But David is not the only shepherd we encounter today. Jesus, the Good Shepherd, shows up in John’s gospel as the one to whom we belong. He isn’t just getting paid to do the job of watching over us, he isn’t running off to the battlefield to see what’s happening. No, he is with us – loving, guiding, protecting.

In our context when so few of us have had much experience around farms or livestock, some of Jesus’s parables and stories might be hard to fully grasp. What do we know about net fishing all night or scattering seeds in a field or taking care of sheep? I think the closest we might get to understanding what a Good Shepherd is in the context of parenting, of family, in which we fiercely watch over those whom we love, even if it puts our own lives at risk.

In portraying himself this way, Jesus knew that the power of God was with him against the powers arrayed against him. Unlike David, his victory was not one measured in human terms, because crucifixion looks an awful lot like failure. But that’s what is it to be swept up in the reign of God: the first are last, the last first, those accounted for nothing are given the seat of honor at the banquet, what looks like death is actually life beyond our wildest imaginings.

We need to be mindful, though, not to cast ourselves into the role of the underdog, of the last becoming first or the one who is at risk. There is a great tension these days between those who believe that Christianity is under attack and those who recognize what a privileged position Christians occupy, in this country in particular. We may recognize this brand of Christian Nationalism or even Christo-fascism as the heresy that it is, but this does not mean that Christianity is safe. The stories being told by bishops from the Global South at the Lambeth Conference, particularly from Africa, of persecutions and deaths of followers of Jesus are heartbreaking and terrifying. They are the underdogs standing up and asking who dares to defy the ranks of the living God? And they are paying with their lives.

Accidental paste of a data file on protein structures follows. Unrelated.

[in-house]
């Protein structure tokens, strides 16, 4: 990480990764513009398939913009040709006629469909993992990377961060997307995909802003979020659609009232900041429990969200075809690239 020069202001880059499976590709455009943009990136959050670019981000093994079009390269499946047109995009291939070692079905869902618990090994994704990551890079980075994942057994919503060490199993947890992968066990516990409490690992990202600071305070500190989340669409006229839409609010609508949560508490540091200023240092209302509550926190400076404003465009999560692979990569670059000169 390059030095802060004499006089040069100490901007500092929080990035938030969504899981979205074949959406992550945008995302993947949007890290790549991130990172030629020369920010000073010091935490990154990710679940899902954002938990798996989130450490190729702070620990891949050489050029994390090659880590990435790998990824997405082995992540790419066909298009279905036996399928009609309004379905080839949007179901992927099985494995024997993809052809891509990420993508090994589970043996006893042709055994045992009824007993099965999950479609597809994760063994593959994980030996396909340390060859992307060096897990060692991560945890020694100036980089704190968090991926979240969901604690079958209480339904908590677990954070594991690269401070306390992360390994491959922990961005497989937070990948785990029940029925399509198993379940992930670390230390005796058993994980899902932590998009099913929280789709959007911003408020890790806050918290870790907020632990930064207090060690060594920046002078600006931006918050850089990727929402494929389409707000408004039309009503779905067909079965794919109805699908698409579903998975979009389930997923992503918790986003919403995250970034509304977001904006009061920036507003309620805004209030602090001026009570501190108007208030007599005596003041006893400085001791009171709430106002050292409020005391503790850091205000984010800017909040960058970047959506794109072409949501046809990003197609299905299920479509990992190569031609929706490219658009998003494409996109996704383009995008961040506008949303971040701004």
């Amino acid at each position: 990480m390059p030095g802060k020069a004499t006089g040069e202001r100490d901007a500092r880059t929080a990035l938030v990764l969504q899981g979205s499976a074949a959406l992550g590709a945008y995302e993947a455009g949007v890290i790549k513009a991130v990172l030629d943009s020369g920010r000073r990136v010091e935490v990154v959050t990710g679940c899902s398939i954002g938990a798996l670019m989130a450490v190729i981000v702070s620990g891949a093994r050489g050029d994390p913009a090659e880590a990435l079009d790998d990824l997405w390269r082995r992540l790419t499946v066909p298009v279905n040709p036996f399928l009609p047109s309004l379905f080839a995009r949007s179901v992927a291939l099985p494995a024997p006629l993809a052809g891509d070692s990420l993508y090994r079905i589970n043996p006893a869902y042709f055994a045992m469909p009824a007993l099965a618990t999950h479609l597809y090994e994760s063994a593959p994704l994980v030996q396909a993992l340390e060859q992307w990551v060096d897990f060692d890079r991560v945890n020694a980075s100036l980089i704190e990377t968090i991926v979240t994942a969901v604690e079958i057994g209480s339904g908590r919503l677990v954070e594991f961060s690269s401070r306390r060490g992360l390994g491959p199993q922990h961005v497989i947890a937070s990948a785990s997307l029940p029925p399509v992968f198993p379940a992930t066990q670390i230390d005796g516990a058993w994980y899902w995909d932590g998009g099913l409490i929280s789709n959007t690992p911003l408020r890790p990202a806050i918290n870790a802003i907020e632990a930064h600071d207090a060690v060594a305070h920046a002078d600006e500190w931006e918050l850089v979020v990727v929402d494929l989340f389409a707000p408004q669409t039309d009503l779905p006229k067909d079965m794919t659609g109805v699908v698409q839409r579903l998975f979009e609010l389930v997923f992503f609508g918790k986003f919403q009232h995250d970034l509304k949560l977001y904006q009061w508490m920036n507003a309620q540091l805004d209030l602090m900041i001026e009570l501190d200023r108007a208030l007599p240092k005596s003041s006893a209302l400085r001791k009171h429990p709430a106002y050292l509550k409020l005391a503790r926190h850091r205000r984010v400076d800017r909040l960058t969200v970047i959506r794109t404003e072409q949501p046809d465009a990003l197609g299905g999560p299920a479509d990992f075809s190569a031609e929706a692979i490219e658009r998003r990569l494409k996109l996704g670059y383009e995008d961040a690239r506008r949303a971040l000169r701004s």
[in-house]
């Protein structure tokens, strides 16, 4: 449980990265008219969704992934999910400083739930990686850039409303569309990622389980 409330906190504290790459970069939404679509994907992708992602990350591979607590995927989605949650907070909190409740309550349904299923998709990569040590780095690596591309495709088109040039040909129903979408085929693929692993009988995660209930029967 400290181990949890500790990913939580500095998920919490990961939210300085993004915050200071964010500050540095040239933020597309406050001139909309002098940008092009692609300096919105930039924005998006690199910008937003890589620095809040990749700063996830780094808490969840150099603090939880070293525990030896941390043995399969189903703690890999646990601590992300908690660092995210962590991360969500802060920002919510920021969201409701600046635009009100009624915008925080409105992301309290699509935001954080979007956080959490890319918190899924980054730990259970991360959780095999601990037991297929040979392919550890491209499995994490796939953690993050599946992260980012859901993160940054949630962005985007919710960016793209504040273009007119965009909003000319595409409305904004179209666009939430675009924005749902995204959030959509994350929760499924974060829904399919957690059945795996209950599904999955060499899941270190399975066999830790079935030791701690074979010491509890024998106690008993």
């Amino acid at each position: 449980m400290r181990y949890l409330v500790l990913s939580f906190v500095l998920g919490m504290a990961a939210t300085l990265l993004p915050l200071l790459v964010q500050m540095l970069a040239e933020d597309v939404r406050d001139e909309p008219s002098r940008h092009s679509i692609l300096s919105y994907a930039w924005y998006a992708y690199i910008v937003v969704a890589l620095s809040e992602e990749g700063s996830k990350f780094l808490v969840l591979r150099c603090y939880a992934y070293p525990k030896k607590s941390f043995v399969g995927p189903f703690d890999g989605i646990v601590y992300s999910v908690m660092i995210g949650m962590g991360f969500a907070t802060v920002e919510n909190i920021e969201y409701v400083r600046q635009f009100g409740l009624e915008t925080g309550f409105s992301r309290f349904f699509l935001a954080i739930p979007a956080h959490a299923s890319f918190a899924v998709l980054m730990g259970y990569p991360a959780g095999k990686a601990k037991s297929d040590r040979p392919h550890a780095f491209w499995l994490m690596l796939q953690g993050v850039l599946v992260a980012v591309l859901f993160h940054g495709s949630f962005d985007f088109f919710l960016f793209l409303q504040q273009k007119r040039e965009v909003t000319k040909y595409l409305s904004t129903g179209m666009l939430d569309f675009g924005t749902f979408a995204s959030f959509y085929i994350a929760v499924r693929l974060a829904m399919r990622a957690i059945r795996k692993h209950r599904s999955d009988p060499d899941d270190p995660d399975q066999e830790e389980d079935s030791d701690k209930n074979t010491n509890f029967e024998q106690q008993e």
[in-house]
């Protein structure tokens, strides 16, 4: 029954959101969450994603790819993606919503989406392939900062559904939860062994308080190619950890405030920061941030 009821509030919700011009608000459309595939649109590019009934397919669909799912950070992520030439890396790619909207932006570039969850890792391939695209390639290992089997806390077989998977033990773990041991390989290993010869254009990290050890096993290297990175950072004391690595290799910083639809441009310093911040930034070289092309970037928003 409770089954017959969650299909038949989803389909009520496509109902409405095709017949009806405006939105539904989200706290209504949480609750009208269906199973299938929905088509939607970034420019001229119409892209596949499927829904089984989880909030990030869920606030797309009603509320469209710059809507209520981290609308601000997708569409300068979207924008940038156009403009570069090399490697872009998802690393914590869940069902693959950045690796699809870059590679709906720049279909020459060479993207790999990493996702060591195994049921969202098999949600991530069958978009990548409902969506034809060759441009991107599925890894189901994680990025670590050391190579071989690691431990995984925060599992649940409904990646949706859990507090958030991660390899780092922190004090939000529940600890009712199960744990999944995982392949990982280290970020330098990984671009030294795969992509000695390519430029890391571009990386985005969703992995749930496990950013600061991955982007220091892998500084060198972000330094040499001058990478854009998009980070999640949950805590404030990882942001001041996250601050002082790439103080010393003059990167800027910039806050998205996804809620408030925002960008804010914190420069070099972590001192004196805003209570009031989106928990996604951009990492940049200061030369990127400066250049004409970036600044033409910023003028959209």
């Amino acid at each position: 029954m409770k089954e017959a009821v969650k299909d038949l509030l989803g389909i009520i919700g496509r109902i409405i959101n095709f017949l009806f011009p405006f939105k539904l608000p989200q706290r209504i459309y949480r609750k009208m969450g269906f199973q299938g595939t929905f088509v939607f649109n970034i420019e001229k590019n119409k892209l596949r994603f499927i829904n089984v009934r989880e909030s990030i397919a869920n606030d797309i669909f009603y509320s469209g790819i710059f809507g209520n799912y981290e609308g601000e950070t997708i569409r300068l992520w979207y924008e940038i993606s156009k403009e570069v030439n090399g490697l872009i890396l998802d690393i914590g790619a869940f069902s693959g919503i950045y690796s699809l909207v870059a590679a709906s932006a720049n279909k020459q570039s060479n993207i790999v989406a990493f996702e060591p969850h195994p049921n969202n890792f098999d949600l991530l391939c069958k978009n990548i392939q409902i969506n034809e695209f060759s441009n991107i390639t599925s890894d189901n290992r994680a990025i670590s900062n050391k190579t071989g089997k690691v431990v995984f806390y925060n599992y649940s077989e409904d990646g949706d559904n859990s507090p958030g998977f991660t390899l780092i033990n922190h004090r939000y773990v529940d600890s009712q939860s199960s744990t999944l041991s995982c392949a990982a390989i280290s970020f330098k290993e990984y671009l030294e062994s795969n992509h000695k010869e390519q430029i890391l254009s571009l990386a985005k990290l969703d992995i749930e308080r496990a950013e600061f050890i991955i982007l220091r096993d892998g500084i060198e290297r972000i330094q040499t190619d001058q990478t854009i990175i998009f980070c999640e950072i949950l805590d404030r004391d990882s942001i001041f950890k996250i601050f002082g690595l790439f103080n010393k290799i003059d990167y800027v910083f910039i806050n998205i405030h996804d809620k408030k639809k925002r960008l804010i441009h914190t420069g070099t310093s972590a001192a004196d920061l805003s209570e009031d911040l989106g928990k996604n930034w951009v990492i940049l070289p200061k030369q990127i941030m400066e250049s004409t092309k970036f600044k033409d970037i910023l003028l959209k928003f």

So, what are we afraid of? Why are we so hesitant to claim the calling that is ours and to share Good News with our neighbors? There are surely those doing it in the name of a Jesus that I don’t recognize, one that looks and acts more like John Wayne than like a Good Shepherd who laid down his life. The story we have to tell – our story – is Good News to a world in desperate need of Good News.

We did not read the portion of the epistle to the Romans appointed for today, but whenever we are feeling unsure, worried, hesitant, or afraid, Paul’s soaring words remind us that the living God, the Good Shepherd, is with us:

No, in all these things we are more than victorious through God who loves us. For I am persuaded that neither death, nor life, nor angels, nor rulers, nor things present, nor things to come, nor powers, nor height, nor depth, nor any other thing in all creation, will be able to separate us from the love of God in Christ Jesus our Savior. (Romans 8:37-39)

Thanks be to God.    

ASEPSermon for the Ninth Sunday after Pentecost, August 7, 2022 – the Rev. Dr. Elaine Ellis Thomas